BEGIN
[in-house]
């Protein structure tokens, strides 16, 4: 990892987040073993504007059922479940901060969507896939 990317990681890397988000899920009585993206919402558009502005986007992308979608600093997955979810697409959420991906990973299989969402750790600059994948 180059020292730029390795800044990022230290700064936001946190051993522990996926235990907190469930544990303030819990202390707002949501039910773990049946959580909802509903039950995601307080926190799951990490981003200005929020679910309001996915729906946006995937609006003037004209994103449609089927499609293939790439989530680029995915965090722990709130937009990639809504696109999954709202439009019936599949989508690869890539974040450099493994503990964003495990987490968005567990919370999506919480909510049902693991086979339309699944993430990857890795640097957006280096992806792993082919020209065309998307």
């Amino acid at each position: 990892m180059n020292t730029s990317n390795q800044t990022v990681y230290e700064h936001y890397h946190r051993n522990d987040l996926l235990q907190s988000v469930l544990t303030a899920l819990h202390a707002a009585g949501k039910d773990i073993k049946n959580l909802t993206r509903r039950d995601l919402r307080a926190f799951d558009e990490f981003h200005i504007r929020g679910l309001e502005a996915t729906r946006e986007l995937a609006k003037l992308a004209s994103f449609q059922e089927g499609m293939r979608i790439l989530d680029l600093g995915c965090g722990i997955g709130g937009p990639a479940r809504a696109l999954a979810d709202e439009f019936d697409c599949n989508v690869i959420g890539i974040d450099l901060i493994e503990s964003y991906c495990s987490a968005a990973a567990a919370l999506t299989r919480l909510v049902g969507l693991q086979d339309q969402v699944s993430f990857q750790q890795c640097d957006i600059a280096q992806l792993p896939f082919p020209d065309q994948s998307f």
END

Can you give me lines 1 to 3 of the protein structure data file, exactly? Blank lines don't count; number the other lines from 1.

[in-house]
């Protein structure tokens, strides 16, 4: 990892987040073993504007059922479940901060969507896939 990317990681890397988000899920009585993206919402558009502005986007992308979608600093997955979810697409959420991906990973299989969402750790600059994948 180059020292730029390795800044990022230290700064936001946190051993522990996926235990907190469930544990303030819990202390707002949501039910773990049946959580909802509903039950995601307080926190799951990490981003200005929020679910309001996915729906946006995937609006003037004209994103449609089927499609293939790439989530680029995915965090722990709130937009990639809504696109999954709202439009019936599949989508690869890539974040450099493994503990964003495990987490968005567990919370999506919480909510049902693991086979339309699944993430990857890795640097957006280096992806792993082919020209065309998307």
């Amino acid at each position: 990892m180059n020292t730029s990317n390795q800044t990022v990681y230290e700064h936001y890397h946190r051993n522990d987040l996926l235990q907190s988000v469930l544990t303030a899920l819990h202390a707002a009585g949501k039910d773990i073993k049946n959580l909802t993206r509903r039950d995601l919402r307080a926190f799951d558009e990490f981003h200005i504007r929020g679910l309001e502005a996915t729906r946006e986007l995937a609006k003037l992308a004209s994103f449609q059922e089927g499609m293939r979608i790439l989530d680029l600093g995915c965090g722990i997955g709130g937009p990639a479940r809504a696109l999954a979810d709202e439009f019936d697409c599949n989508v690869i959420g890539i974040d450099l901060i493994e503990s964003y991906c495990s987490a968005a990973a567990a919370l999506t299989r919480l909510v049902g969507l693991q086979d339309q969402v699944s993430f990857q750790q890795c640097d957006i600059a280096q992806l792993p896939f082919p020209d065309q994948s998307f």